Creating systems to ensure new requests from past clients are both profitable and stress-free

Written by: Karl Sakas

A client recently asked for help handling a team morale and client service problem at his digital agency:

We keep getting new requests from old clients. They always want immediate turnaround, even if we haven’t heard from them in months. I want to be responsive but my team says they can’t get it done right away. What should we do?

First, it’s good that you’re getting requests for additional work from past clients. They’re like upsells you didn’t have to sell. Second, the whole process is easier when you and your team have a strategy, instead of making it up every time.

When an old client reappears and wants immediate help, you don’t have to drop everything to do the work. That’s just going to make you stressed out, hurt your team’s morale, and reinforce to clients that you’re order-takers instead of a strategic agency.

Instead, it’s important to set boundaries about timeline and pricing. Here’s my systems advice on creating a more strategic process for handling requests from past clients—you’ll want to customize this process for your agency.

[TEMPLATE] Cut-and-Paste Wording to Use

The biggest driver here is whether you need to speak with them before creating the estimate. I’m a fan of sales calls—instead of doing it all by email—because it helps me better understand the client’s goals.

If you need to get additional details first

Acknowledge their request and set up a followup call:

Thanks for reaching out! We’ll need some additional information to create an estimate. My PM will schedule a short call tomorrow to discuss your requirements and goals. Based on that, she’ll share an ETA on how soon we could complete the work, based on our current project queue.

If you can create an estimate without additional info

If it’s something you do frequently and you’re familiar with their current setup, you may not need to talk first. In this case, acknowledge their request, and then give them an ETA on when you’ll have an ETA:

Thanks for reaching out! Your account manager will create an estimate. He’ll get that to you by EOD Tuesday.

Benefits of “We’ll give you an estimate by X”

This “don’t do it immediately” approach creates several opportunities for your agency.

  1. You call out that the work is billable. If they were expecting this to be free, they’re going to say something about that.
  2. You call out that you’ll schedule the work after your existing projects.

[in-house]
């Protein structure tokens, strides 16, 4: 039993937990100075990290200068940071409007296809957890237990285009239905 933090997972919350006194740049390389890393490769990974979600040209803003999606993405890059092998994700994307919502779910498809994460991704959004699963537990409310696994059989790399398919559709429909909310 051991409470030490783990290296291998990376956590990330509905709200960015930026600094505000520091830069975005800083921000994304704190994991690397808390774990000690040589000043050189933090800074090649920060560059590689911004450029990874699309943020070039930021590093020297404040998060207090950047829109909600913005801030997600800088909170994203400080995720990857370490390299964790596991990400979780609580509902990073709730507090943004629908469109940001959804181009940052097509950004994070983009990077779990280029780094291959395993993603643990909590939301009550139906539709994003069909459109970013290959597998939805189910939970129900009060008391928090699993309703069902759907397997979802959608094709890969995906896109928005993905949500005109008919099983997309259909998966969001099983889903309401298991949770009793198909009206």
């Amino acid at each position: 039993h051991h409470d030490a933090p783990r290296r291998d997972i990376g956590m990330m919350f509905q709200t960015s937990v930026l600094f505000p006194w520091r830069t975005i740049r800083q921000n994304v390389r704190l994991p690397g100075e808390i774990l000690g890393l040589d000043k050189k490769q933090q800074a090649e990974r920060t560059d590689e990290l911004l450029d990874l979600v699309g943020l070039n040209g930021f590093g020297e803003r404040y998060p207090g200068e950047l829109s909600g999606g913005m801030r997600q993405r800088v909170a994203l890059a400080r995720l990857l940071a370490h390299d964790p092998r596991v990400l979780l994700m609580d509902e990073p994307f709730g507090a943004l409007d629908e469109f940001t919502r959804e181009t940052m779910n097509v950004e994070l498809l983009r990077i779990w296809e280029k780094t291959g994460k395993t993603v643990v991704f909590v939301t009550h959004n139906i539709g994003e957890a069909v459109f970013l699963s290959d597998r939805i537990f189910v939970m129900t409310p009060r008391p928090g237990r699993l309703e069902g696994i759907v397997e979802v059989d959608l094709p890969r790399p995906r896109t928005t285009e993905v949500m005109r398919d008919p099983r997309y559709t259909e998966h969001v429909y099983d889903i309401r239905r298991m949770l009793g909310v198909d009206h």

3. You’re buying enough time to price it accurately.
  4. You’re reinforcing to the client that you’re responsive—and value their business—but that they’re not your only client.

Ultimately, you’re being helpful but you’re maintaining control of the situation.

Always provide a “conditional” ETA

Ever had a client disappear after getting an estimate, and then they expect you to meet the original ETA after they reappear at the last minute? Me, too! As an agency PM, I eventually realized the importance of giving “conditional” ETAs.

That is, your ETA is never a fixed date. It’s a range that depends on several things:

  1. How soon they sign the SOW.
  2. How soon you receive the deposit.
  3. When we start work, based on the project schedule.
  4. Getting timely signoffs from them along the way.

Putting that all together, you or your account management team might say:

Once we receive the signed SOW and deposit, we’ll schedule this work. I estimate it will take 3-5 weeks to complete. The timeline would require about 5 hours/week of your time for reviews and signoffs along the way. We have an opening next week, so if you can return your deposit by EOW, we could schedule the work at our Monday production meeting.

This helps your client understand the moving parts, and it also creates urgency to get started—the sooner they commit to start, the sooner you’ll finish.

Offer a “rush rate” option if they need it faster

Your client needs you to complete the work faster than your ETA allows? Consider whether to bring in additional resources to get things done. The key is to get the client’s signoff on spending additional budget.

I recommend charging 50-100% extra for priority turnaround. For instance: “We can get it done in 4 weeks for $X. To meet your timeline of 1 week, we’d need to charge $2X. Which do you prefer?”

Speed isn’t free. If you can work faster, charge them for it.

Results when you follow this strategy

When you set boundaries and manage expectations about turnaround, you can expect several benefits:

  1. Clients respect you more, because you’re not just order-takers.
  2. Your team is less stressed, because you’re not expecting them to work overtime for every client request.
  3. Your profits will be higher, because you’re getting paid for new work—including a rush surcharge for faster turnaround.

Try it; you’ll like it! For more on the topic, see my article on creating a rush workflow.

Question: How do you handle new requests from past clients at your agency?

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